This family unit was not the modern nuclear family. Important men would have clients, who were attached to their family and in turn gave them importance. Slaves themselves belonged to the family, which, as Pliny the Younger remarked, gave them a “kind of country” to belong to.
To such a family-centred society, divorce was anathema. It arrived, nevertheless, and spread. Similarly adultery, as destroying the integrity of the family, was a very serious business.
We all know the complaints of the moralists of the decay of the Roman family in the late Republic as divorce became commonplace. More telling, in a way, is Cicero’s remark on his dead young daughter Tullia, “She was married to young men” (plural) “of distinction”.
The effect of easy divorce, itself often a product of adultery, and so of low personal morality, was to dissolve the fundamental building block of Roman society. At that point, obligations also dissolve. It is every man for himself. Office is valued, not as a means to serve society, which includes one’s own family, but rather as a means to gain money. Thus we reach the comical situation described by Juvenal, where wealthy magistrates appear as “clients” at some rich man’s morning levee, to claim a daily handout, regardless of the indignity to their office and the state!
Of course collapse does not happen at once. But the rot is there. Why sacrifice yourself, when you are accustomed to indulging yourself? It is only by hard work and self-denial and deferred satisfaction that most people can achieve everything. But why worry? Eat, drink and be merry! … while it lasts. Such hedonism is, in the end, profoundly depressing.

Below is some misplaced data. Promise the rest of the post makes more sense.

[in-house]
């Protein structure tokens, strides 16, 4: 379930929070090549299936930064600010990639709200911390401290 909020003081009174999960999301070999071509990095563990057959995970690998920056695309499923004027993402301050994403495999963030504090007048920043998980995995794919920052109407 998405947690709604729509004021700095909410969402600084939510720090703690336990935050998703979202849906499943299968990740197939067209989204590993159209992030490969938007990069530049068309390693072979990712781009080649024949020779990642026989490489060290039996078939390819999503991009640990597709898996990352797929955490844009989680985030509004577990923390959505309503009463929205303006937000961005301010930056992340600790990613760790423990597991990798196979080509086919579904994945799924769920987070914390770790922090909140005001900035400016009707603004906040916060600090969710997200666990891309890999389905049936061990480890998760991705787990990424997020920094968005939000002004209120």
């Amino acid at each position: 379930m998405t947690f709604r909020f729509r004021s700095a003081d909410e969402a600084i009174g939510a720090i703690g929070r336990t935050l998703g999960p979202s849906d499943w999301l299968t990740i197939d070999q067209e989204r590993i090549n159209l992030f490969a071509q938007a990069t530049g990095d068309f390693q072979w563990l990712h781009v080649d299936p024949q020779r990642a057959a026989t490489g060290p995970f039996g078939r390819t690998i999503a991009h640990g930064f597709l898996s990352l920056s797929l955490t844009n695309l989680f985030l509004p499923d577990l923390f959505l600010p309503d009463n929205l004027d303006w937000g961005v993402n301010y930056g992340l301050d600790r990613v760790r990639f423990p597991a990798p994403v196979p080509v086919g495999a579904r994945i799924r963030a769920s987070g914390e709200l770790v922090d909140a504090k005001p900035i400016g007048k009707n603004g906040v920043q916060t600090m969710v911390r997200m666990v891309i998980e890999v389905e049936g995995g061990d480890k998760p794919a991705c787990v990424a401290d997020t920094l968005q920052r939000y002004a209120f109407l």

In the fourth century Christianity became fashionable. This, one would expect, would improve the morals of the Romans. But it may be questioned whether it did. Orosius, I believe, tells us that the incoming barbarians are far superior to the Romans in that they are not adulterous.
Throughout late Roman society, we see a world devoid of fibre. Each man is on his own. The world exists; but nobody really feels that they belong to it. In this respect, the rise of ascetism, of “renouncing the world”, may even have made the situation worse.
When Alaric and his Goths camped outside Rome, I am told, any of the great magnates whose estates surrounded the city could have paid the ransom demanded. But none of them did. The Roman government, safe in Ravenna, could have paid it. An early Roman senate would have refused to pay, and armed the people to fight. The late Roman establishment simply didn’t care enough to act at all. And why? Because their character and moral outlook had rotted in the long years of peace and plenty? Certainly men have, until recent years, thought so.
It seems a strange claim, when we consider it, that it can make no difference to anything, how men behave in the matter that is central to the lives of most people: their marriage and what leads up to it. It is surely far more likely that those taught to treat such obligations as unimportant are likely to treat every other obligation equally lightly. As was once remarked, “those who encourage permissiveness in the bedroom are then shocked to find permissiveness in the boardroom.”
But whether all this really helped to destroy the Roman world needs rather more precision and analysis than I can give it!
- A correspondent has kindly pointed out an example in Sir John Glubb, The Fate of Empires, online here.↩
- J.W. Ermatinger, The Decline and Fall of the Roman empire, Greenwood, 2004, 60.↩
- Vetranio, who managed to concert the surrender of himself and his army to Constantius II and survive, is a rare exception.↩